Campaign Finance Complaint Resolved

Golden’s campaign finance rules pretty clearly require that you must report any money you spend money attempting to influence a local election. If someone believes that the rules have been violated, they can file a complaint with the city. This kicks off a process that begins with a hearing by the Campaign Finance Board (three people appointed by Council). The board reviews the complaint, hears from the person who filed the complaint and the person who is charged with violating the rules, and tries to reach an amicable resolution. If they are unable to do so and they believe the rules have been violated, they forward the complaint to City Council and ask for the appointment of a special prosecutor to investigate and, if appropriate, prosecute the alleged violation.

You may recall that after the last election we saw the first complaint filed under these rules. Dave Ketchum, who served on the Council at the time, filed a complaint charging that Marion Olson had violated the campaign finance rules by failing to report expenses associated with publishing Voice of Golden (which had supported some candidates and opposed others). Ms. Olson failed to show up for the Campaign Finance Board hearing, and failed to show up when the board rescheduled and tried again, so the board recommended that Council hire a special prosecutor. We did, and the prosecutor concluded that Ms. Olson had indeed violated the campaign finance rules. After the court rejected Ms. Olson’s numerous motions for dismissal, Ms. Olson settled with the city, agreeing to file the required reporting of the expenses she incurred in publishing Voice of Golden prior to the November 2005 election.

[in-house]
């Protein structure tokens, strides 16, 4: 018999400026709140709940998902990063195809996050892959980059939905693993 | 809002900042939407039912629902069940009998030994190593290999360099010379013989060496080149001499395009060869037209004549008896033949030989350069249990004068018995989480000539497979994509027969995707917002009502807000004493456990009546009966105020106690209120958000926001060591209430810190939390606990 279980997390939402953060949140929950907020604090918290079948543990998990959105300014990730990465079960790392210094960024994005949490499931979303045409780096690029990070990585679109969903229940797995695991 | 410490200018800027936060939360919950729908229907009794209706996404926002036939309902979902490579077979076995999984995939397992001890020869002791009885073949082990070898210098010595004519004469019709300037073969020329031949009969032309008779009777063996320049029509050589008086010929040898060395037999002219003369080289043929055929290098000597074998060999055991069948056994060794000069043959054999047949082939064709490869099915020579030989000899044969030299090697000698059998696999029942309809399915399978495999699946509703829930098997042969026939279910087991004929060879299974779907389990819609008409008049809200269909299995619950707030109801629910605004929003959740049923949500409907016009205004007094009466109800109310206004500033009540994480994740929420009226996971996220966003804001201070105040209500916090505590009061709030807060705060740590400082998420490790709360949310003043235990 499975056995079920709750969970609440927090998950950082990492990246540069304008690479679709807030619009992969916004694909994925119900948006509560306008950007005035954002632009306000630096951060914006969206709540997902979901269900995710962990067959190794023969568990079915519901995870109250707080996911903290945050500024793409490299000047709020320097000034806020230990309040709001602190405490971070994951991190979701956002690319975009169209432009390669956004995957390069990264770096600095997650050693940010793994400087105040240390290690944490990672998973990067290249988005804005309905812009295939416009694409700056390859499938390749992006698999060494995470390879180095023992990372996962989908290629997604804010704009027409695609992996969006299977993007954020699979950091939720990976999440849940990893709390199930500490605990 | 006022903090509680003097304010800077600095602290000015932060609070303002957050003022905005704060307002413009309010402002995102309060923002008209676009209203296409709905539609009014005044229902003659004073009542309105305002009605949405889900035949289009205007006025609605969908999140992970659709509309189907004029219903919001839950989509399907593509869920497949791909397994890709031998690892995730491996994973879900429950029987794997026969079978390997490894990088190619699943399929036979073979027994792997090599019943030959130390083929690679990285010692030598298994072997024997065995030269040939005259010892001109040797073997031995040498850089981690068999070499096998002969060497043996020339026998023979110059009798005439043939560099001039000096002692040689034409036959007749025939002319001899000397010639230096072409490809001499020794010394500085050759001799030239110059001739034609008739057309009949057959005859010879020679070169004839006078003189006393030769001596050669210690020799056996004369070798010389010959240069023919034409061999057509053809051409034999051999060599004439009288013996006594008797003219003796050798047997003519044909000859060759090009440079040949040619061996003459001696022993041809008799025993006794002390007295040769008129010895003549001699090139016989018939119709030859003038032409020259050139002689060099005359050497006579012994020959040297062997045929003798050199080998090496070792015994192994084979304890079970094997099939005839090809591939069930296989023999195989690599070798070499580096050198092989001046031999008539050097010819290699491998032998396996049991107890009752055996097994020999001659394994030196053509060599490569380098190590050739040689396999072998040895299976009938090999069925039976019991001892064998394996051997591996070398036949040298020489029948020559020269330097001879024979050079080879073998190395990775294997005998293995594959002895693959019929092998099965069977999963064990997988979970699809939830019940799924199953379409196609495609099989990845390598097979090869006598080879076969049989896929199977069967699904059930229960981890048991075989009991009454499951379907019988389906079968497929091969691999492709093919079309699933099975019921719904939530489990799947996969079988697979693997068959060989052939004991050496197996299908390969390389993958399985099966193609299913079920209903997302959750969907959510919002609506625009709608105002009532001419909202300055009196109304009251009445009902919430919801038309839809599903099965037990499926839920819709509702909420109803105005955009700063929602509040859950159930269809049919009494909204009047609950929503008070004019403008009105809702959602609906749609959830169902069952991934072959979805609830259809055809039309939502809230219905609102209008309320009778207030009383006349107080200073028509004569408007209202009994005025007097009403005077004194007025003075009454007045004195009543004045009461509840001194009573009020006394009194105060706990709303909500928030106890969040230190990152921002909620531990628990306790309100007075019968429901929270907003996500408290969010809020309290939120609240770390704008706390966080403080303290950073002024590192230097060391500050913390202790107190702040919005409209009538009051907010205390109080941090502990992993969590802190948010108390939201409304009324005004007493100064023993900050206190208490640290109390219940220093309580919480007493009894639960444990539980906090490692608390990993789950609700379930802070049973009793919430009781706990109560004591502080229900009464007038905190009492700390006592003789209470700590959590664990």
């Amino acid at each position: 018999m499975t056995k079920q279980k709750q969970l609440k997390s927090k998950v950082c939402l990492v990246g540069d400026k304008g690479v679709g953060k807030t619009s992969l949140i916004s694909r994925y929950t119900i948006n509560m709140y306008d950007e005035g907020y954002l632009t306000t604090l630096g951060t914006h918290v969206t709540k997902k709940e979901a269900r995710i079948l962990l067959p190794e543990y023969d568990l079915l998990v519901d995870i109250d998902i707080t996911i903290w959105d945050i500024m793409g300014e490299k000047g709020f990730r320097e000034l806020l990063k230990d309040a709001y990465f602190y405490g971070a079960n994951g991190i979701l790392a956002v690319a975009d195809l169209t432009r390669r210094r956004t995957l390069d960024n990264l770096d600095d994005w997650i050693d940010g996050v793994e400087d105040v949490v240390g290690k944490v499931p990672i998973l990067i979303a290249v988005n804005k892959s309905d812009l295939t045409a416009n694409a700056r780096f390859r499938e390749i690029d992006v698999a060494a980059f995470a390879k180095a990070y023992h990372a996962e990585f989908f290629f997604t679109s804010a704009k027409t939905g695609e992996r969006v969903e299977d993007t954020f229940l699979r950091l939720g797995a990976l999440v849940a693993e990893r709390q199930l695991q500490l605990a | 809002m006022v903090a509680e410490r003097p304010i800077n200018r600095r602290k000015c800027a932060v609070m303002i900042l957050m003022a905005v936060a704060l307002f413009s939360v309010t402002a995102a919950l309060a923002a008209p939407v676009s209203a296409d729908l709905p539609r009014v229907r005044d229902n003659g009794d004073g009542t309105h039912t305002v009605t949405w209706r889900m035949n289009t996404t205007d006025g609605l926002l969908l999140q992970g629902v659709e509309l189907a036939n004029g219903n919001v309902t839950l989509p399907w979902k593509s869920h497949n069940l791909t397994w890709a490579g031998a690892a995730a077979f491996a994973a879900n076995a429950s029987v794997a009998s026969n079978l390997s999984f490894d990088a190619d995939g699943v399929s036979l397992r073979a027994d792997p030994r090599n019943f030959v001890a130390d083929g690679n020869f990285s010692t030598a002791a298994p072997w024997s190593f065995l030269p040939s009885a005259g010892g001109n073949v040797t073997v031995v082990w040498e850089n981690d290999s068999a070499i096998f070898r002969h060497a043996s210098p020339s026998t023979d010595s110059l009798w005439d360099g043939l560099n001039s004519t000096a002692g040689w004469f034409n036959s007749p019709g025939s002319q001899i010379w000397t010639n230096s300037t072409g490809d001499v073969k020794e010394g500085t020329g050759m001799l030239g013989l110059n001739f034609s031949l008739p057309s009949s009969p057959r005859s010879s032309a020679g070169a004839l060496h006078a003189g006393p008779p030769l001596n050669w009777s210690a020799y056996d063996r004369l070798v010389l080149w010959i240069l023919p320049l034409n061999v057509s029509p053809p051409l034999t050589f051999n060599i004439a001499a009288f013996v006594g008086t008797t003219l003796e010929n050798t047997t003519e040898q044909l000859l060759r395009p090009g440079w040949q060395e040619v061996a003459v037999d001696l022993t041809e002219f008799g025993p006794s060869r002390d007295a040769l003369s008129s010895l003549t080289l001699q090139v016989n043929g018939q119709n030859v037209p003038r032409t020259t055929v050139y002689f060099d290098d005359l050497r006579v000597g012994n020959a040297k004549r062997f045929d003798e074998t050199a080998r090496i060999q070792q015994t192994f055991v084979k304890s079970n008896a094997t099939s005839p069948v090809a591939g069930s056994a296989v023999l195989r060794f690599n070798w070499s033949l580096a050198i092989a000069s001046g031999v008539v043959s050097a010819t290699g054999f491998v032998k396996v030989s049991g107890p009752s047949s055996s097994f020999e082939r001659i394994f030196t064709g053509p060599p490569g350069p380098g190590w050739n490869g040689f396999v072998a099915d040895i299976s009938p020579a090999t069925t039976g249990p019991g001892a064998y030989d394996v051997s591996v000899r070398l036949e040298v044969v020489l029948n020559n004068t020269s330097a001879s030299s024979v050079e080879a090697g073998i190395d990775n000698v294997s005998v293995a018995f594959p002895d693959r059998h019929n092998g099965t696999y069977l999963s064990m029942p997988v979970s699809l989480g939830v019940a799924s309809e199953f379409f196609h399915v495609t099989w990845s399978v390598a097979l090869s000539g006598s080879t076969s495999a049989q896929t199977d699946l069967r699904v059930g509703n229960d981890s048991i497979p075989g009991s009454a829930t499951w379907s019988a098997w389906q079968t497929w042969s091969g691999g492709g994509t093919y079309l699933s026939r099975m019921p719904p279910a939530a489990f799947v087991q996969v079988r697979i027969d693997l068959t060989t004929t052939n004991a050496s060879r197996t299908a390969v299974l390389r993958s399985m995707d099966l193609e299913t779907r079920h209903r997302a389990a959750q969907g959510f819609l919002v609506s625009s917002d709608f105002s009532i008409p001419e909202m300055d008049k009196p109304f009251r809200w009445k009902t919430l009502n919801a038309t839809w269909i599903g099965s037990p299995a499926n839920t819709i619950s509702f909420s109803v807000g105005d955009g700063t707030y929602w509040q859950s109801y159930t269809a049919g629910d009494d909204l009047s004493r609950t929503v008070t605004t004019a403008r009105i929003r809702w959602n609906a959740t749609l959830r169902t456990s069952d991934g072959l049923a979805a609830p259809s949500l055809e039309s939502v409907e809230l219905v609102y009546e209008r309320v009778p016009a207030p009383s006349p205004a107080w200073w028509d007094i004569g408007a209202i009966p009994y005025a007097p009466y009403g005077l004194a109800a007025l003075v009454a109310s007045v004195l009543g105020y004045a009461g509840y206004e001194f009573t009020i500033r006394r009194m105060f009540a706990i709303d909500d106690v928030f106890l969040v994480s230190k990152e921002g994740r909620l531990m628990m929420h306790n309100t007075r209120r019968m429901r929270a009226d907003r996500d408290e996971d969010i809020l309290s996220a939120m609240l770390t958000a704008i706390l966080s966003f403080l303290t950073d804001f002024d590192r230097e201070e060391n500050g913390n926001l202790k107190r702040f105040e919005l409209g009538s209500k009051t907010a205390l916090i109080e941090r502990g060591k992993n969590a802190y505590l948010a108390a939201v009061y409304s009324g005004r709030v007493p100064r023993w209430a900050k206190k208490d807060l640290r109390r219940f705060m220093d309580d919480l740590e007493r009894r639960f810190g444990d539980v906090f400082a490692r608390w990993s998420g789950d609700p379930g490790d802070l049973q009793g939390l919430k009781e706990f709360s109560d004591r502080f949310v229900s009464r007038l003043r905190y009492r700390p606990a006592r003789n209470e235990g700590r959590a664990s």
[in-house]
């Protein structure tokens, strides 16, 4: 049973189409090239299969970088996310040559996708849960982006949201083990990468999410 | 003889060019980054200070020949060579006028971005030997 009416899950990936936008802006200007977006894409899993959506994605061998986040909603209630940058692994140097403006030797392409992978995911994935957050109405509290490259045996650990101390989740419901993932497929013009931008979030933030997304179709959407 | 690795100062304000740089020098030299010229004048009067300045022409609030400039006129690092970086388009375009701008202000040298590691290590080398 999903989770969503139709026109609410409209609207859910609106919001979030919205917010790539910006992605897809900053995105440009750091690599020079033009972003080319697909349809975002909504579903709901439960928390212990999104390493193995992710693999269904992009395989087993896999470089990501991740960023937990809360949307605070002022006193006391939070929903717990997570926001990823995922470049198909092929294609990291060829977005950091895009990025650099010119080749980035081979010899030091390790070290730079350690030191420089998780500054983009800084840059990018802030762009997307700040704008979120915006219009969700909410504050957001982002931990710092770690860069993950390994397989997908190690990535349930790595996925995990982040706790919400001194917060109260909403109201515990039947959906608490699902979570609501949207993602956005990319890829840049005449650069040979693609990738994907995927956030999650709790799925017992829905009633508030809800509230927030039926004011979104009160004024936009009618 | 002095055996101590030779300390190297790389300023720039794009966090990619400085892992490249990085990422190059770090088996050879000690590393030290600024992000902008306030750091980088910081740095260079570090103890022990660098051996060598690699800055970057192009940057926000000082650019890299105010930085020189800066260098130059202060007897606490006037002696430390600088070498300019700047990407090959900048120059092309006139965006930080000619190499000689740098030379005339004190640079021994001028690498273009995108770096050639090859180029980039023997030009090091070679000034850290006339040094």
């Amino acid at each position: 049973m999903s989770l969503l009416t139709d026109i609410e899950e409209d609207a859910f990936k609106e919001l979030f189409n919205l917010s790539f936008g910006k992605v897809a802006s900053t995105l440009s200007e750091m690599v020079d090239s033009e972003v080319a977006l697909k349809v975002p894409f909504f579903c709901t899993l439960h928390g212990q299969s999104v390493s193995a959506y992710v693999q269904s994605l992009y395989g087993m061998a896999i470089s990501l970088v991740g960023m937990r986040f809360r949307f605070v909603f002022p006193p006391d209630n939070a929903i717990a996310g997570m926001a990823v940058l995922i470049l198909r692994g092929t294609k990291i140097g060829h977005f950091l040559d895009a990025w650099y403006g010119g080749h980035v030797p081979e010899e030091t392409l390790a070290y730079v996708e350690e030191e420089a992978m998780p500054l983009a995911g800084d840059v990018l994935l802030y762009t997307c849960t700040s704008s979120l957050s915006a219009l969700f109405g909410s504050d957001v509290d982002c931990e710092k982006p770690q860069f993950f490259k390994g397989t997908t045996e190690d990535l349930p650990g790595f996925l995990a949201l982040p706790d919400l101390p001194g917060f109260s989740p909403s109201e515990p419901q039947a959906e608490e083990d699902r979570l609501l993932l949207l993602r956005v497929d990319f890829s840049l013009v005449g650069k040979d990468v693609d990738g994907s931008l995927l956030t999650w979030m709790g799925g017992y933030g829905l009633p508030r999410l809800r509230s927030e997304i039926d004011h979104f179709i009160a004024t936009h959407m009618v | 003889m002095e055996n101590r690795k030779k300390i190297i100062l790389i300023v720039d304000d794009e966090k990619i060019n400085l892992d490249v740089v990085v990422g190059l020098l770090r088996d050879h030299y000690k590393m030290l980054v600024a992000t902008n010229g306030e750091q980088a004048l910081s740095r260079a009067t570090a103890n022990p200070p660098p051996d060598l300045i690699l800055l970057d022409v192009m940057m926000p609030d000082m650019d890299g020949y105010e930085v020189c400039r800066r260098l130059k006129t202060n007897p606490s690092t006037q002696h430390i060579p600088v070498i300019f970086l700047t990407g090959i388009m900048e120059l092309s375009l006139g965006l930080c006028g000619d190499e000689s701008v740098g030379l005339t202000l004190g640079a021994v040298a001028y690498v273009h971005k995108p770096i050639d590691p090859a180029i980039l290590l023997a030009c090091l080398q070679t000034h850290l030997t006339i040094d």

The rules are intended to ensure that campaign fundraising and campaign spending are transparent. While there are no limits on how much a candidate or a candidate’s supporters can spend, these rules are meant to ensure that the community can see how much money a candidate raises, from whom, and how much money they and others spend to influence the election. If you support open and transparent government, it seems to me, you probably also ought to support open and transparent elections.

Advertisements

Leave a Reply

Please log in using one of these methods to post your comment:

WordPress.com Logo

You are commenting using your WordPress.com account. Log Out / Change )

Twitter picture

You are commenting using your Twitter account. Log Out / Change )

Facebook photo

You are commenting using your Facebook account. Log Out / Change )

Google+ photo

You are commenting using your Google+ account. Log Out / Change )

Connecting to %s


%d bloggers like this: